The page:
Top 5 Contemporary Art Museums to Visit in the US


In a century of new gatekeepers and evolving mediums of expression, contemporary art has challenged the very nature of art itself.

Contemporary art comes in many forms/mediums, making it impossible to define. Its influence extends into pop culture from Cronenberg’s seminal VideoDrome to the album art for Sonic Youth’s Goo.


Picasso, Dali, Warhol, and Pollock laid the early foundations of the modern and postmodern revolutions of the 20th century. Taking advantage of contemporary materials and abstract expressions, contemporary art grew to encompass everything from revamped impressionist paintings to atmospheric soundscapes.

Contemporary art can be more engaging than going to the Metropolitan Art Museum and more prescient. If your art taste ranges from abstract to the straight up weird, than these are the top 5 contemporary art museum to visit in the US right now.

Museum of Modern Art of New York

Located in central Manhattan, the Museum of Modern Art (MOMA) of New York houses one of the largest collections of modern and postmodern art across the world. MOMA houses well over 600,000 square feet of gallery space and recently opened its first floor free to residents of New York City.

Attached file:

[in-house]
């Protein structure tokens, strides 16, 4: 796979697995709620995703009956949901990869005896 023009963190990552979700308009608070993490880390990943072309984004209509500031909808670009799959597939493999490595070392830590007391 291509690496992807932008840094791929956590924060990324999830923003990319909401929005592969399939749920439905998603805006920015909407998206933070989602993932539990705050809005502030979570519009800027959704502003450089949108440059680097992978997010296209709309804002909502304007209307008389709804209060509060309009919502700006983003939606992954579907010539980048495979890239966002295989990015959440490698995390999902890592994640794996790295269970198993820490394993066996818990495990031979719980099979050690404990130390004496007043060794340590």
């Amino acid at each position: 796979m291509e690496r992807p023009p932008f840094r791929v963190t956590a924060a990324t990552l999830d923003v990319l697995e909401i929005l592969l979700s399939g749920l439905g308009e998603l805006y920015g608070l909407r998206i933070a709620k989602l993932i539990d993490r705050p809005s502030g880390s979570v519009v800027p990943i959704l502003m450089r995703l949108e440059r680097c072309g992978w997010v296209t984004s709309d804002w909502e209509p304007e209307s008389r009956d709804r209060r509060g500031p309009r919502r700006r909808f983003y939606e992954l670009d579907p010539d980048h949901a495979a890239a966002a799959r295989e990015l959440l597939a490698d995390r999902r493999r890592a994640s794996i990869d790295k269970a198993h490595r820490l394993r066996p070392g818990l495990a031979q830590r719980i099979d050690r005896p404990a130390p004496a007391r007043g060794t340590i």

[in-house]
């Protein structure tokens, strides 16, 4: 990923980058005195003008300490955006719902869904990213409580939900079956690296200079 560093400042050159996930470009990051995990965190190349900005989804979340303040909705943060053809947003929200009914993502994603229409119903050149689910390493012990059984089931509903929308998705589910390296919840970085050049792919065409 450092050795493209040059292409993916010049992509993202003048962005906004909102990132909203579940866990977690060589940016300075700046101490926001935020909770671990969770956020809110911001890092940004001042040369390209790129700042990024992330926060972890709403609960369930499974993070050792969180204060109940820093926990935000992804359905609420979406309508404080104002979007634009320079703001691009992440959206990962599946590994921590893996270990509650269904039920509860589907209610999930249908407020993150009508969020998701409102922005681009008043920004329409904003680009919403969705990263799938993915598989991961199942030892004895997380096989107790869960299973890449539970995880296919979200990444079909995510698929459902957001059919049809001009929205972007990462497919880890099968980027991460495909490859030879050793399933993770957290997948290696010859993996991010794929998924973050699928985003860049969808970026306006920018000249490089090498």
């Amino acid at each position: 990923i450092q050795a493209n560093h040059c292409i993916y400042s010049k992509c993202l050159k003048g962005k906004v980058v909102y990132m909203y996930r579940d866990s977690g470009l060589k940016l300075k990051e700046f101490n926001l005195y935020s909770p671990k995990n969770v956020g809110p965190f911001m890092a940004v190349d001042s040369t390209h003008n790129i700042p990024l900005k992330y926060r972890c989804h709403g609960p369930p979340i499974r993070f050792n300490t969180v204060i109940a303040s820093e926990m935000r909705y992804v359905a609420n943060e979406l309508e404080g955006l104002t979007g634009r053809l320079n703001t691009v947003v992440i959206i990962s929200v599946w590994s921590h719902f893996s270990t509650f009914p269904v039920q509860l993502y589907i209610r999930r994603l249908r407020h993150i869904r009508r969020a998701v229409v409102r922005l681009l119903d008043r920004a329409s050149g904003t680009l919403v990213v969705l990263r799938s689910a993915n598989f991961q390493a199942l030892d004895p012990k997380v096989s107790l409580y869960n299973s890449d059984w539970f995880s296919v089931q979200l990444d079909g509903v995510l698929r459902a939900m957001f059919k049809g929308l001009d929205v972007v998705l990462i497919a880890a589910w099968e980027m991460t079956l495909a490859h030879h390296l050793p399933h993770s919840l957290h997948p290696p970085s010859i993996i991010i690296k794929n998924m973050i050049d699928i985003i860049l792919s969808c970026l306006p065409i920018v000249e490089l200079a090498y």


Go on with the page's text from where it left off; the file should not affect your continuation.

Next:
MOMA’s most famous paintings include Salvador Dali’s Persistence of Time, Claude Monet’s Reflections of Clouds on the Water-Lily Pond, and Kazimir Malevich’s White on White. The museum regularly features exhibitions from world renowned artists, cinema screenings, and even houses Andy Warhol’s infamous Campbell Soup Cans.

Visitors can tour MOMA’s adjacent library that houses over 300,000 books and 40,000 files of ephemera about renowned artists. Walking room-to-room, visitors may feel like they’re in a dream as wall exhibits jump to life around you and surrounding portraits stun the imagination.

Be sure to read the New York Times or the local press for exhibitions occurring during your visit. Stop at any number of its in-house restaurants for a bite to eat and its renowned gift shop for some great NYC souvenirs.

Institute of Contemporary Art of Boston

The Institute of Contemporary Art of Boston (ICA) represents an amazing architectural achievement and renowned artwork in itself. Designed by Diller Scofidio and Renfro, the ICA was dubbed one of the most beautiful buildings in Boston. Its openness and varying waterfront views is sure to draw anyone in the area to the foot of its grand staircase.

There’s simply no shortage of things to view or experience at the ICA. The ICA combines everything from dance, architecture, sculpture, live performance art, educational seminars, post modern paintings, and media arts into one beautiful experience.

You can always find a live performance happening during your visit to the ICA. With such a large gallery, the ICA saves money by using aggregated energy and provides fundraising events to support its artists exhibits and its own arts education program.

Visitors can put on a pair of comfortable headphones and drift out to the ethereal experience of viewing Steve Mcqueen’s Ashes. Support a starving artist and view any of its up-and-coming solo artist exhibits it features daily.

San Francisco Museum of Modern Art